There are many reasons a small business owner, freelancer, or entrepreneur might consider accepting cryptocurrencies as payment.
One of the most noteworthy is the access to the more than 2.3 million people who used bitcoin as payment last year alone – that’s a growing pool of people who want to pay with a decentralized means of digital currency. Many have gravitated to cryptocurrencies as some believe they have proven to have clearer policies compared to traditional banks, less hidden fees, and more security against chargebacks.
More importantly than why though (especially in determining if its worth it to you and your business) is how you can start accepting bitcoin and other cryptocurrencies for your product or service.
Just like PayPal or credit card payments, you’ll need to first integrate a crypto payment processor wherever you plan to accept payment. This can be from your phone, your Shopify website, or your independently designed website. When deciding on which processor (and there are plenty to choose from), it’s important first understand the two types of cryptocurrency services available to you.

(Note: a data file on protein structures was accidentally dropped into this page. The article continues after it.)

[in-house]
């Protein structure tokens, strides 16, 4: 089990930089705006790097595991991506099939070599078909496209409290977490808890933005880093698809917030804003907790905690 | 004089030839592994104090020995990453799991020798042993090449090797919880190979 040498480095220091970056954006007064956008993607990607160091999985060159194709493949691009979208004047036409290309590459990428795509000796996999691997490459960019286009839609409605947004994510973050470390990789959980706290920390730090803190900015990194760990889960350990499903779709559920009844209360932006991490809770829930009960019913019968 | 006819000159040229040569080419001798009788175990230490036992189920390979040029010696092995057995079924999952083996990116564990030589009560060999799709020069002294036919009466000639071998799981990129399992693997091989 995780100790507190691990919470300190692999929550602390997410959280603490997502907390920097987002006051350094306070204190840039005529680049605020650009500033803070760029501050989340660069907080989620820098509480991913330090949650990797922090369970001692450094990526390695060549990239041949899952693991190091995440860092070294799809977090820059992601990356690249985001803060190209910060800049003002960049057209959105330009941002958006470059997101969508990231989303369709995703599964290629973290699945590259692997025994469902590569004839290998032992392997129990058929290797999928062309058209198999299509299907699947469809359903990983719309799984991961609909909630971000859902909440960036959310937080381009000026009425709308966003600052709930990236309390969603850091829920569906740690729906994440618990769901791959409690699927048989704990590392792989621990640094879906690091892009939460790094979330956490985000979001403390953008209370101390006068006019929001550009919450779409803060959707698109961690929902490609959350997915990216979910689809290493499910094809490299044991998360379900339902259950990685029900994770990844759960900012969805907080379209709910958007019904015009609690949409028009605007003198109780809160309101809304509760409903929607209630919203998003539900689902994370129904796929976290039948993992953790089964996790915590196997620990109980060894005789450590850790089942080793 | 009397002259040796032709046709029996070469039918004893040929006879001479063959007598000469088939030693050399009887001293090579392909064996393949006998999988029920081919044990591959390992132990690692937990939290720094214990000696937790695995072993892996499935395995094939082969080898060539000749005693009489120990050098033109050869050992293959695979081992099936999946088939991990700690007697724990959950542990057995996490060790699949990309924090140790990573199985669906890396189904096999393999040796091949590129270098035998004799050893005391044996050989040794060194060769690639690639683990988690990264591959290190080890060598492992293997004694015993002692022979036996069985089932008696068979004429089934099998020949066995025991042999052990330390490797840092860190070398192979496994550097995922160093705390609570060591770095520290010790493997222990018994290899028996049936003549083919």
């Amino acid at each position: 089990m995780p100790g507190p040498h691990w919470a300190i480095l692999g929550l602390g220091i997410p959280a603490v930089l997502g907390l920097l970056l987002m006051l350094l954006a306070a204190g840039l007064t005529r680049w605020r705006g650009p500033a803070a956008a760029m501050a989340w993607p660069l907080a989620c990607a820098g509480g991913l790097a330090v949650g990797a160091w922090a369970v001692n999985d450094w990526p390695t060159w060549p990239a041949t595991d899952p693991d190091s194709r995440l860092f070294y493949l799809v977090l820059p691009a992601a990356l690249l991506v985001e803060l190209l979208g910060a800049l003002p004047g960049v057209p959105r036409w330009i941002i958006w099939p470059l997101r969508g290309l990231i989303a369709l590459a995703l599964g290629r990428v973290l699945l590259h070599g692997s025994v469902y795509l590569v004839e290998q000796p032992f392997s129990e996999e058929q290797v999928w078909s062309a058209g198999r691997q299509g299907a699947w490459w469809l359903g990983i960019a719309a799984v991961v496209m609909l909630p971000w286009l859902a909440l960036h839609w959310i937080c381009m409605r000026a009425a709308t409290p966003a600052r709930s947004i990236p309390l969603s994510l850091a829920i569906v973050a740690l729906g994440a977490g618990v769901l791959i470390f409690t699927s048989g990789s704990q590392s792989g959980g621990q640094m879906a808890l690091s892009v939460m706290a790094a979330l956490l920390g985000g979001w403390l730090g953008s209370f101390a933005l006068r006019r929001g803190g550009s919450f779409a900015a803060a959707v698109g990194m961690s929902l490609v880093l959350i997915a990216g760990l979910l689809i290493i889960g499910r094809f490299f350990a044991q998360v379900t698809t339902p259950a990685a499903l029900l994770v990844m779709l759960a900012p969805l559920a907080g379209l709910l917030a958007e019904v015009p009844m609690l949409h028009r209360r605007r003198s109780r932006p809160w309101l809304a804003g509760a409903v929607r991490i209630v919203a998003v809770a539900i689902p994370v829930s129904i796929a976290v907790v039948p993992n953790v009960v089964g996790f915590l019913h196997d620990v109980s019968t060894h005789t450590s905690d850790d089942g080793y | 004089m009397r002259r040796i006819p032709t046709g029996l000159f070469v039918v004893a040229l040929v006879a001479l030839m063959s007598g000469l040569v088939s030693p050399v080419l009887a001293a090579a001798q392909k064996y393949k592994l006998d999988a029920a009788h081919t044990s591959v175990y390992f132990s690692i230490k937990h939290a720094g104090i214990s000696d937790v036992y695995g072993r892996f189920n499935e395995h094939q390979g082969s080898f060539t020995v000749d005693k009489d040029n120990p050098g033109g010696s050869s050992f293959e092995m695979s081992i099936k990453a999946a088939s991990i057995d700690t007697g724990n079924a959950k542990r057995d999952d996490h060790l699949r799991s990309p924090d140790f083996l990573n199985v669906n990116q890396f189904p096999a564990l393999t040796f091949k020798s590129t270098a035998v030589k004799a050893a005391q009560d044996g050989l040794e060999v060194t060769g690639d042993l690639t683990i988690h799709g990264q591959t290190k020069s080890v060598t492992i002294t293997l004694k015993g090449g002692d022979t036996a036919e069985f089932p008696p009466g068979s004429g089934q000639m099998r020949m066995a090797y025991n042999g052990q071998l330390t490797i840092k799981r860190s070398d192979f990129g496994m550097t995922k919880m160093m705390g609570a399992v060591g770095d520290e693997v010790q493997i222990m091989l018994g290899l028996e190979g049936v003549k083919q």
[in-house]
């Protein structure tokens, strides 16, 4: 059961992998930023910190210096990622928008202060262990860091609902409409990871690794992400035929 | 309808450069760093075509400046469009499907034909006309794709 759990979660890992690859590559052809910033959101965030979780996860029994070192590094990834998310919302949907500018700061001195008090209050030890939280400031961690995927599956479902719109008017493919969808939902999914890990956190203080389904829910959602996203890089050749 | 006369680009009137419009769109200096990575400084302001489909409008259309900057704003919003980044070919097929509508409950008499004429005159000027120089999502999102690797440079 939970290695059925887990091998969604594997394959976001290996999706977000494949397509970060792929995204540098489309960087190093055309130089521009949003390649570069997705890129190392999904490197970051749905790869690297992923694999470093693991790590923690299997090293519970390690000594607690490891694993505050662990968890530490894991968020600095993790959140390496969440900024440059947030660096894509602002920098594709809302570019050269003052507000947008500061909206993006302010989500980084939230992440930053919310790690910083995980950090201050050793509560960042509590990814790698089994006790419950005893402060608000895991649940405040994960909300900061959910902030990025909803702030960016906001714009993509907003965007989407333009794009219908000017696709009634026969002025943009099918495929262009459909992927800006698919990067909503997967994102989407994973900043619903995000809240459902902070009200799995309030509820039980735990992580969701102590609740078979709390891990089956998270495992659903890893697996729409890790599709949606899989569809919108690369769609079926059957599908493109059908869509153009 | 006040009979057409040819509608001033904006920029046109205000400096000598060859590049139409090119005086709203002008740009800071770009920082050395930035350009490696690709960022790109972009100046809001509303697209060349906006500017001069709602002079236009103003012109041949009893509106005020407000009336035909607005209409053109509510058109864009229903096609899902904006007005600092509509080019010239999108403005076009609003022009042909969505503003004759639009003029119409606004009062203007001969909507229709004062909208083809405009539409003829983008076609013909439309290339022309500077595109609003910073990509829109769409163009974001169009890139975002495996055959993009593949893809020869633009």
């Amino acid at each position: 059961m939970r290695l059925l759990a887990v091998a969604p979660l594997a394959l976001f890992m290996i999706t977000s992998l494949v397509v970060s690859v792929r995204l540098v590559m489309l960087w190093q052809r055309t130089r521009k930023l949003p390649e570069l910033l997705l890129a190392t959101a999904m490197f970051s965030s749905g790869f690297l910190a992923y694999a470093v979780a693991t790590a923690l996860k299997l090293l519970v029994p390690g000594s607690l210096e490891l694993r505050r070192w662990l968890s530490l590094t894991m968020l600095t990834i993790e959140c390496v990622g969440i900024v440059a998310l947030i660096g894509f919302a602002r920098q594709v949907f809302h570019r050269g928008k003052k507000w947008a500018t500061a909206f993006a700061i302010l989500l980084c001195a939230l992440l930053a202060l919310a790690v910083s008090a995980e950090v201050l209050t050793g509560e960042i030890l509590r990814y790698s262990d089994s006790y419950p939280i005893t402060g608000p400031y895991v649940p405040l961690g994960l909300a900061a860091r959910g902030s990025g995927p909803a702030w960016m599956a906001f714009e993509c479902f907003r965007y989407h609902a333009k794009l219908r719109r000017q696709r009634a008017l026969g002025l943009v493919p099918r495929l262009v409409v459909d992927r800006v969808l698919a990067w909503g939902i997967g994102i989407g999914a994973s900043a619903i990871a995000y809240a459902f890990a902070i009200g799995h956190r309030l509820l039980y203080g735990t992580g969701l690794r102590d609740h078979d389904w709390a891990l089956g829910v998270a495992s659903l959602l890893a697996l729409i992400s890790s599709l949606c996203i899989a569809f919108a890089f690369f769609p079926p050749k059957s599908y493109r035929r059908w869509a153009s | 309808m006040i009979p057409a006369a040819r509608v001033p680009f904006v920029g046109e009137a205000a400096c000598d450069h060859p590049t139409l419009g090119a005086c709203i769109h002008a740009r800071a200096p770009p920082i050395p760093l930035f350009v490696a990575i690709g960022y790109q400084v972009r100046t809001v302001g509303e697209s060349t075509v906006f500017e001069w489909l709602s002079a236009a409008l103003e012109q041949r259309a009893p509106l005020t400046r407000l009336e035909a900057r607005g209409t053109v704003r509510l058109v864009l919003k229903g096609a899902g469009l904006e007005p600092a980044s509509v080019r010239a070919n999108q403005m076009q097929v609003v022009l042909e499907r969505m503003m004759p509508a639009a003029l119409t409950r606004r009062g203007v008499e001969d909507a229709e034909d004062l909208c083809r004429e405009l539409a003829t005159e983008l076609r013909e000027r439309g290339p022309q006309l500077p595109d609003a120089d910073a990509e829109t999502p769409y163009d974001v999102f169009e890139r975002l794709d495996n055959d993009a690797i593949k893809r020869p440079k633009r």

Custodial Wallets – These kind of wallets work like a bank do, in that they serve as a third party entity in control of your assets. Custodial services store your private keys, which is the secret alphanumeric code paid with your public keys. When you receive your crypto payments, they go into a wallet, where you request your money by withdrawal. These are popular for freelancers who are interested in converting cryptocurrency to traditional currency. Another advantage for this kind of wallet is you can contact your custodian’s customer service for access to your account if you’ve lost your password. The major disadvantages are that you don’t have complete control of your funds; so your wallet can be frozen by the custodian in case of maintenance, or stolen by hackers if they get into the processor.